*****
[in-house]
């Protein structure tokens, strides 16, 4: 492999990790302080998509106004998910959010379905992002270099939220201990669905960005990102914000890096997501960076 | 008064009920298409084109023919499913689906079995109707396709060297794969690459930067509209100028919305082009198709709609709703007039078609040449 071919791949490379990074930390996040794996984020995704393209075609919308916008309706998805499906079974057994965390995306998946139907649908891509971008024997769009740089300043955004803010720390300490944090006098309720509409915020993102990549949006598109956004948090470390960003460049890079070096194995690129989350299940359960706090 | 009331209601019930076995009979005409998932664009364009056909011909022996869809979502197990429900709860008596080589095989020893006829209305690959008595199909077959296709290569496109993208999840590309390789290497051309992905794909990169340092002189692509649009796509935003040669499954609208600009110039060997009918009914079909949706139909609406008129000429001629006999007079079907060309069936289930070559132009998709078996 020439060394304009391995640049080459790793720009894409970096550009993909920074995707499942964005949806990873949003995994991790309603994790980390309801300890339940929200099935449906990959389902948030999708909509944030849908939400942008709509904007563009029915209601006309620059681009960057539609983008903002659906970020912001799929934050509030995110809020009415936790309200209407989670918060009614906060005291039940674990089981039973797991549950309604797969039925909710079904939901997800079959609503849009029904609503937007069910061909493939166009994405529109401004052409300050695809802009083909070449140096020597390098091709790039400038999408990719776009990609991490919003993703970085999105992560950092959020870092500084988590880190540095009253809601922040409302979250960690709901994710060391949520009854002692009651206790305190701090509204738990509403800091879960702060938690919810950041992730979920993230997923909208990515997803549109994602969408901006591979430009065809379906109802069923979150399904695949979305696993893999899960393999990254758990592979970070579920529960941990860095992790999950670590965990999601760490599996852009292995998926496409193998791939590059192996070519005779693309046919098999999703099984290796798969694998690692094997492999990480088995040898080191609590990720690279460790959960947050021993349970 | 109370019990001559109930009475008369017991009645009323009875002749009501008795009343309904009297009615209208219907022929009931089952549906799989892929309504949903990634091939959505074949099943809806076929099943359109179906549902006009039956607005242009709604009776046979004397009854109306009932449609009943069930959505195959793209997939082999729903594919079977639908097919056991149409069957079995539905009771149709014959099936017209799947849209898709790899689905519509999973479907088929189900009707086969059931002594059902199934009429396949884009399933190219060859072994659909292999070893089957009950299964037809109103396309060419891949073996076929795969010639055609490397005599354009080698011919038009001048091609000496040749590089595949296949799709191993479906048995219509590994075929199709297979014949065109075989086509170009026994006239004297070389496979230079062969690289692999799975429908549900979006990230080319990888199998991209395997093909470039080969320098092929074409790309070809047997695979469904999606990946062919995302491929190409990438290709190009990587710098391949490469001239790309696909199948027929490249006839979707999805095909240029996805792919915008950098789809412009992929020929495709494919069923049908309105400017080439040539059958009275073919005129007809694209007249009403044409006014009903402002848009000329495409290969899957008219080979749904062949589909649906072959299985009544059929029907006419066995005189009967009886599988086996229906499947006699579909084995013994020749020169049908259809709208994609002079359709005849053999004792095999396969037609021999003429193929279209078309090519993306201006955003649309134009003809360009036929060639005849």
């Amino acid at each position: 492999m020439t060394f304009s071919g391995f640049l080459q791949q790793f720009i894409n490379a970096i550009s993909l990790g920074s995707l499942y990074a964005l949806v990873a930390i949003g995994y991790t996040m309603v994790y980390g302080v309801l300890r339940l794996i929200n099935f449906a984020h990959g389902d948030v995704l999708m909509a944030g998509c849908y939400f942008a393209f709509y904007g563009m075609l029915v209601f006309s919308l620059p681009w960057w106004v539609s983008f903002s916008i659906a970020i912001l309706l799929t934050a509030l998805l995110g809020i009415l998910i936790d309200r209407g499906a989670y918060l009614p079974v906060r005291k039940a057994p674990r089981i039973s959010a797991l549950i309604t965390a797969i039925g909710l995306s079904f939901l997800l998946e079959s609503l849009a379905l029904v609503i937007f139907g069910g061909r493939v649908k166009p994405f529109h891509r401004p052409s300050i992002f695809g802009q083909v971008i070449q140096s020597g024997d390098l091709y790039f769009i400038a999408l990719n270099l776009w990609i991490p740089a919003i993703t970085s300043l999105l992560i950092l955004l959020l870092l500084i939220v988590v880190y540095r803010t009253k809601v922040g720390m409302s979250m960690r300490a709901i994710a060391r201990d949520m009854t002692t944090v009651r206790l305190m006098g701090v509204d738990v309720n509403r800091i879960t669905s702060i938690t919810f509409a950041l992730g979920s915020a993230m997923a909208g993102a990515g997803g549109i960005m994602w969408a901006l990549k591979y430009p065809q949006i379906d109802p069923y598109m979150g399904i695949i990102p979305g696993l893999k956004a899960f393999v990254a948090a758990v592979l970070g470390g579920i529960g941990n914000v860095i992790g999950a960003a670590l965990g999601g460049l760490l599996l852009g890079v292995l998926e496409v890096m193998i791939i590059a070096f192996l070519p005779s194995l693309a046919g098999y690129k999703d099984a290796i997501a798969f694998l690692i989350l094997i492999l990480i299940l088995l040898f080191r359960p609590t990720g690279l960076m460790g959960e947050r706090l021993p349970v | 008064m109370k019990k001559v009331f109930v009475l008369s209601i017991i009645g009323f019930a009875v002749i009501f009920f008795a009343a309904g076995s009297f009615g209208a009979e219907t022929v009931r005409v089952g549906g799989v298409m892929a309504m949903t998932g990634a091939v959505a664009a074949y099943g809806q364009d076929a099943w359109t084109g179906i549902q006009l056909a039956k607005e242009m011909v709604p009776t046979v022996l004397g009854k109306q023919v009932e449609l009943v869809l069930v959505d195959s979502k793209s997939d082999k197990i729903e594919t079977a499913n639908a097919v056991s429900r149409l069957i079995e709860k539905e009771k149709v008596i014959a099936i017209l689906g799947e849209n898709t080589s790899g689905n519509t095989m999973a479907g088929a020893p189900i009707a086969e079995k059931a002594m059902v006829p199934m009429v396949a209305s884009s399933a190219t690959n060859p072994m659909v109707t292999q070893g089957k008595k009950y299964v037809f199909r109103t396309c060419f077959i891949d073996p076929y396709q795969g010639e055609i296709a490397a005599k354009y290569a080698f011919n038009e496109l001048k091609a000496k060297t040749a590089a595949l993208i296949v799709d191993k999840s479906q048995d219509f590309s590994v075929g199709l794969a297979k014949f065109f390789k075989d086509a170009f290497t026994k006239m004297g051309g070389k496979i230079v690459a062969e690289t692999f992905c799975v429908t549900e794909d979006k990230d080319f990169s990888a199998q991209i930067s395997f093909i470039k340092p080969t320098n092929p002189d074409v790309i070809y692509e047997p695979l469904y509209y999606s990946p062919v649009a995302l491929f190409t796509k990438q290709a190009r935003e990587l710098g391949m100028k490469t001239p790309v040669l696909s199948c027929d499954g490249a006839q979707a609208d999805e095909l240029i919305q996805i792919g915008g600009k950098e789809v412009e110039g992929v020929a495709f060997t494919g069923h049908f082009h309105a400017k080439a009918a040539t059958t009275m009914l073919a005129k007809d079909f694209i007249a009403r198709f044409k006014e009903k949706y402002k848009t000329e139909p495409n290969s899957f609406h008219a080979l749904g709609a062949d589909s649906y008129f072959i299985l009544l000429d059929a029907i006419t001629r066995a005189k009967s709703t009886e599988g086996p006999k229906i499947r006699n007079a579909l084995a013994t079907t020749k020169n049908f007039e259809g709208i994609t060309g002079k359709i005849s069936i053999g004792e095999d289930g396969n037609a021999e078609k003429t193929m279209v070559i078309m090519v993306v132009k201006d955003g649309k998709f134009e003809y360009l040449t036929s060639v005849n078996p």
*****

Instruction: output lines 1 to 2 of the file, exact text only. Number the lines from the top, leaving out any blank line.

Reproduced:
[in-house]
């Protein structure tokens, strides 16, 4: 492999990790302080998509106004998910959010379905992002270099939220201990669905960005990102914000890096997501960076 | 008064009920298409084109023919499913689906079995109707396709060297794969690459930067509209100028919305082009198709709609709703007039078609040449 071919791949490379990074930390996040794996984020995704393209075609919308916008309706998805499906079974057994965390995306998946139907649908891509971008024997769009740089300043955004803010720390300490944090006098309720509409915020993102990549949006598109956004948090470390960003460049890079070096194995690129989350299940359960706090 | 009331209601019930076995009979005409998932664009364009056909011909022996869809979502197990429900709860008596080589095989020893006829209305690959008595199909077959296709290569496109993208999840590309390789290497051309992905794909990169340092002189692509649009796509935003040669499954609208600009110039060997009918009914079909949706139909609406008129000429001629006999007079079907060309069936289930070559132009998709078996 020439060394304009391995640049080459790793720009894409970096550009993909920074995707499942964005949806990873949003995994991790309603994790980390309801300890339940929200099935449906990959389902948030999708909509944030849908939400942008709509904007563009029915209601006309620059681009960057539609983008903002659906970020912001799929934050509030995110809020009415936790309200209407989670918060009614906060005291039940674990089981039973797991549950309604797969039925909710079904939901997800079959609503849009029904609503937007069910061909493939166009994405529109401004052409300050695809802009083909070449140096020597390098091709790039400038999408990719776009990609991490919003993703970085999105992560950092959020870092500084988590880190540095009253809601922040409302979250960690709901994710060391949520009854002692009651206790305190701090509204738990509403800091879960702060938690919810950041992730979920993230997923909208990515997803549109994602969408901006591979430009065809379906109802069923979150399904695949979305696993893999899960393999990254758990592979970070579920529960941990860095992790999950670590965990999601760490599996852009292995998926496409193998791939590059192996070519005779693309046919098999999703099984290796798969694998690692094997492999990480088995040898080191609590990720690279460790959960947050021993349970 | 109370019990001559109930009475008369017991009645009323009875002749009501008795009343309904009297009615209208219907022929009931089952549906799989892929309504949903990634091939959505074949099943809806076929099943359109179906549902006009039956607005242009709604009776046979004397009854109306009932449609009943069930959505195959793209997939082999729903594919079977639908097919056991149409069957079995539905009771149709014959099936017209799947849209898709790899689905519509999973479907088929189900009707086969059931002594059902199934009429396949884009399933190219060859072994659909292999070893089957009950299964037809109103396309060419891949073996076929795969010639055609490397005599354009080698011919038009001048091609000496040749590089595949296949799709191993479906048995219509590994075929199709297979014949065109075989086509170009026994006239004297070389496979230079062969690289692999799975429908549900979006990230080319990888199998991209395997093909470039080969320098092929074409790309070809047997695979469904999606990946062919995302491929190409990438290709190009990587710098391949490469001239790309696909199948027929490249006839979707999805095909240029996805792919915008950098789809412009992929020929495709494919069923049908309105400017080439040539059958009275073919005129007809694209007249009403044409006014009903402002848009000329495409290969899957008219080979749904062949589909649906072959299985009544059929029907006419066995005189009967009886599988086996229906499947006699579909084995013994020749020169049908259809709208994609002079359709005849053999004792095999396969037609021999003429193929279209078309090519993306201006955003649309134009003809360009036929060639005849």